EA profit outlook below Street

By : |November 3, 2010 0

SAN FRANCISCO, USA: Video game publisher Electronic Arts Inc reported higher-than-expected second-quarter results, boosted by robust sales of "FIFA 11", but it unveiled another restructuring and set a profit forecast for the holiday period that was below Wall Street’s target.

EA has shored up its financial situation and is making a big bet on social, online and mobile games, but the company still lacks the chart buster franchises that underpin the success of rival Activision Blizzard.

EA made its name on sports games, and the September quarter was lead by soccer title "FIFA 11", which sold roughly 8 million units. It managed to ship "FIFA" in both North America and Europe in the quarter, which helped pull in sales that would normally have occurred in the December period.

                                 

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That helped the company post a surprise profit on a non-GAAP basis.

EA announced a restructuring plan that chief financial officer Eric Brown said will provide greater flexibility by changing the terms of key license and development agreements.

The plan will include "very modest" head-count reductions, and EA should see the benefits starting in fiscal 2012, Brown said. It will cost $180 million in restructuring charges in the second half of fiscal 2011.

Brown also said EA has so far sold roughly 4 million units of "Medal of Honor", a key holiday release that the company had hoped would be a competitor to Activision’s "Call of Duty", but which drew some poor reviews.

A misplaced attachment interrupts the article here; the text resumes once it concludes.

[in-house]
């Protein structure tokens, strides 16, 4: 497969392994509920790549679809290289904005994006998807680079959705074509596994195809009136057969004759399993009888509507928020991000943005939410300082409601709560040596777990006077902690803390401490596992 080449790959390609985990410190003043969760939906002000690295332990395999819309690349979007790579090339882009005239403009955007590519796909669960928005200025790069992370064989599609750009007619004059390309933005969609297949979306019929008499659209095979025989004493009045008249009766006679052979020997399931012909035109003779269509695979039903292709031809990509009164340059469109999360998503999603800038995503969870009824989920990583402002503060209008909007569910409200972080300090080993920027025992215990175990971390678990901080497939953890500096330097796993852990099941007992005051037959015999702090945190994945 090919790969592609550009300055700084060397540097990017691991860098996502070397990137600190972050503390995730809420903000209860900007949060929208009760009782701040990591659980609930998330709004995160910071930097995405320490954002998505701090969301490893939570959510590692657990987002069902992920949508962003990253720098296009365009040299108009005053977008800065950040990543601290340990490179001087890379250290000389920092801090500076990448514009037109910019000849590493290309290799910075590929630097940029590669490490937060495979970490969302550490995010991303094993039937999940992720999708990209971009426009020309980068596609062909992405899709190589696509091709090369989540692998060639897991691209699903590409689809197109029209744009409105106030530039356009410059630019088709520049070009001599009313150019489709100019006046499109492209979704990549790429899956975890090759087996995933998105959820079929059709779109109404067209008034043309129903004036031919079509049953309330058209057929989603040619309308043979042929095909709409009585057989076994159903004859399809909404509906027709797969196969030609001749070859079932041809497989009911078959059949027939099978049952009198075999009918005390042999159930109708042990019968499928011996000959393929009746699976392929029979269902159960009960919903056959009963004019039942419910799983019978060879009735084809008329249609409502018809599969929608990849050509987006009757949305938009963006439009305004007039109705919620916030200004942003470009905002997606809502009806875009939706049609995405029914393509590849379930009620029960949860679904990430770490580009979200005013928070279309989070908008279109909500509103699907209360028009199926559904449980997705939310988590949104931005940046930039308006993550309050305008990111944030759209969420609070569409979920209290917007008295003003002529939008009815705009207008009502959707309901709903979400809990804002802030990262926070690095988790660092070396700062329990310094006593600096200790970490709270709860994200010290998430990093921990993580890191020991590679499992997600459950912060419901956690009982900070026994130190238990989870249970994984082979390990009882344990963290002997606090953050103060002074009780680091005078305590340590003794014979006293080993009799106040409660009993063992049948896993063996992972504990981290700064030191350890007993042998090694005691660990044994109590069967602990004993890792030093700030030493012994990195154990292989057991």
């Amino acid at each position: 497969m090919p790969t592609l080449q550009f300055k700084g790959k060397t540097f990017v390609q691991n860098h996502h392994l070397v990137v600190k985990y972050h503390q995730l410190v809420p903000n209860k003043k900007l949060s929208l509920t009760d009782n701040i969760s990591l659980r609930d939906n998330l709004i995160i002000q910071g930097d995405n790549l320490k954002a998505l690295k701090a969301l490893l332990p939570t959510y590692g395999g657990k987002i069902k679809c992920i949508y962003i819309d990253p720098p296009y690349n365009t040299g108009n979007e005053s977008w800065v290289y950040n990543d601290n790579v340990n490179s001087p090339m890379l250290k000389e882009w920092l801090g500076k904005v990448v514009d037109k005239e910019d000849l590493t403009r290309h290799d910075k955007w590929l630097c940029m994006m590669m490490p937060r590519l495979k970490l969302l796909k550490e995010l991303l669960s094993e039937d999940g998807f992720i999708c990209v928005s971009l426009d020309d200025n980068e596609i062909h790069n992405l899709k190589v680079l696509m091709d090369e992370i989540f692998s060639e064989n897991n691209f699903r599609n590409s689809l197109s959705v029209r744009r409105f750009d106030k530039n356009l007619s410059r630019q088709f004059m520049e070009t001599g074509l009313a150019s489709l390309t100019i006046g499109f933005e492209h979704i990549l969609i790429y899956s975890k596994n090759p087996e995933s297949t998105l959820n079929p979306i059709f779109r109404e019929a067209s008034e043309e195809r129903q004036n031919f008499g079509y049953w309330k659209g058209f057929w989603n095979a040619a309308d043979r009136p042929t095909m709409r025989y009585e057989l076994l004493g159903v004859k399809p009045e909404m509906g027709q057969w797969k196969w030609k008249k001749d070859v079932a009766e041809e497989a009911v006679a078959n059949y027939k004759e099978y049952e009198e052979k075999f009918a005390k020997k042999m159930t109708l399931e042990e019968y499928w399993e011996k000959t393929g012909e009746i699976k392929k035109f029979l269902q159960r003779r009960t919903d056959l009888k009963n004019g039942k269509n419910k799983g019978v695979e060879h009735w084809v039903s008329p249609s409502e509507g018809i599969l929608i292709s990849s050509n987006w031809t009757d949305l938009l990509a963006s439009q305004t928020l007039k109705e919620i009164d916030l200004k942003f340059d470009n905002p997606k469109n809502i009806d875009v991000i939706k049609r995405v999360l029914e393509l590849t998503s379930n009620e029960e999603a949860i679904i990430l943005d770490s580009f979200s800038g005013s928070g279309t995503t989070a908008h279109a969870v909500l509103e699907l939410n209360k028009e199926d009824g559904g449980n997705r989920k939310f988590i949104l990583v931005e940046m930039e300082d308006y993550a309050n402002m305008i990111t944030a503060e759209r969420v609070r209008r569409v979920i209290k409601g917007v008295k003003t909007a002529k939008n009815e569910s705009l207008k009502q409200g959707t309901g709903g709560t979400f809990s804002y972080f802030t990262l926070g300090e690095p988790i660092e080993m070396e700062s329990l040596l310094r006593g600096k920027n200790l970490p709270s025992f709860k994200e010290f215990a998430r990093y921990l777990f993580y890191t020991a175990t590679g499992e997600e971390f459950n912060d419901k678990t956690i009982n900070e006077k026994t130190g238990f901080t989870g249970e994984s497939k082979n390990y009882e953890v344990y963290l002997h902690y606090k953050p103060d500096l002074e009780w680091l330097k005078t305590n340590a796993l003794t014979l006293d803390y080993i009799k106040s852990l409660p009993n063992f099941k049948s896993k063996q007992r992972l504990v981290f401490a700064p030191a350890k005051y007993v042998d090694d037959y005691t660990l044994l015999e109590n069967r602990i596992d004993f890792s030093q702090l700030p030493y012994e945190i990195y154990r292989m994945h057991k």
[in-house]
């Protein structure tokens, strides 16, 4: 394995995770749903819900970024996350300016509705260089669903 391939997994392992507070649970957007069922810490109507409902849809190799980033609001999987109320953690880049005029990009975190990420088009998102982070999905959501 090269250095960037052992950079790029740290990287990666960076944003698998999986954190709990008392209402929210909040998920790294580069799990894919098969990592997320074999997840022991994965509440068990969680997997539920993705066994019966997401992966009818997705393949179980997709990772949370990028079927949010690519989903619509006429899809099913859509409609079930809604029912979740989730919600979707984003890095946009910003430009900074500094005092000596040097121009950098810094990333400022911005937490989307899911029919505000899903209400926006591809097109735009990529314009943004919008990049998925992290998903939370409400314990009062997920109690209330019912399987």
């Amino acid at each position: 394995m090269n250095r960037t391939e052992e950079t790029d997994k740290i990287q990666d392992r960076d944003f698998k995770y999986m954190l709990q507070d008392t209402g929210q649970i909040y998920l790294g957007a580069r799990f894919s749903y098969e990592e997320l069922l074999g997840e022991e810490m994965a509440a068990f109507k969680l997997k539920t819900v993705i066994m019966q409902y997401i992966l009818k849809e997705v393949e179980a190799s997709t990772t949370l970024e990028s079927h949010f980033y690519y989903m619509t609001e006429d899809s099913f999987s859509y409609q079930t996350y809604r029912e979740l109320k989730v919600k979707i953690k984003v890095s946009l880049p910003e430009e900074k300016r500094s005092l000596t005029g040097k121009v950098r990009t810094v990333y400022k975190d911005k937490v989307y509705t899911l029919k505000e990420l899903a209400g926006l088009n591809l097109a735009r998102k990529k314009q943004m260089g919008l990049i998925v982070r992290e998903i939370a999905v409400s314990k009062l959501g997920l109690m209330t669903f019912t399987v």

Once the dominant video game publisher, EA is in the midst of a turnaround effort that has proceeded in fits and starts. After a difficult 2009, the company cut jobs and pared its game portfolio to focus on fewer, bigger titles.

EA forecast earnings excluding items for the December quarter of 50 cents to 60 cents a share on non-GAAP revenue of $1.375 billion to $1.5 billion. Analysts are expecting earnings excluding items of 70 cents on non-GAAP revenue of $1.44 billion. EA also maintained its forecast for fiscal 2011.

ThinkEquity analyst Atul Bagga said EA is continuing to be cautious in its outlook.

"I think its prudent for the company to guide conservatively, they don’t get any benefit from guiding higher," he said, noting that EA already has a relatively high price-to-earnings multiple.

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Betting on digital

EA hopes its focus on digital — which includes mobile, downloadable and Internet-based games — pays off down the line, as gamers change how they play.

EA reported a net loss for the fiscal second quarter ended Sept. 30 of $201 million, or 61 cents a share, versus a net loss of $391 million, or $1.21 a share, in the year-ago period.

Excluding items, EA’s had a profit of 10 cents a share, better than the average analyst estimate for a loss of 10 cents, according to Thomson Reuters I/B/E/S.

Non-GAAP revenue came in at $884 million, down 23 percent but ahead of Wall Street’s target of $814.9 million. Digital sales continued to be strong, rising 20 percent.

EA is the No. 1 game publisher on Apple’s App Store, where millions of people are now buying games. EA last year bought social gaming company Playfish in a deal valued at up to $400 million. Earlier this month, the company acquired iPhone game publisher Chillingo.

The company is also preparing its most closely watched release in years, "Star Wars: The Old Republic", a multiplayer online game that EA hopes will provide it with the same recurring revenue stream that Activision gets from "World of Warcraft".

EA is said to be spending in excess of $100 million to develop "Star Wars," which analysts expect to be released next year.

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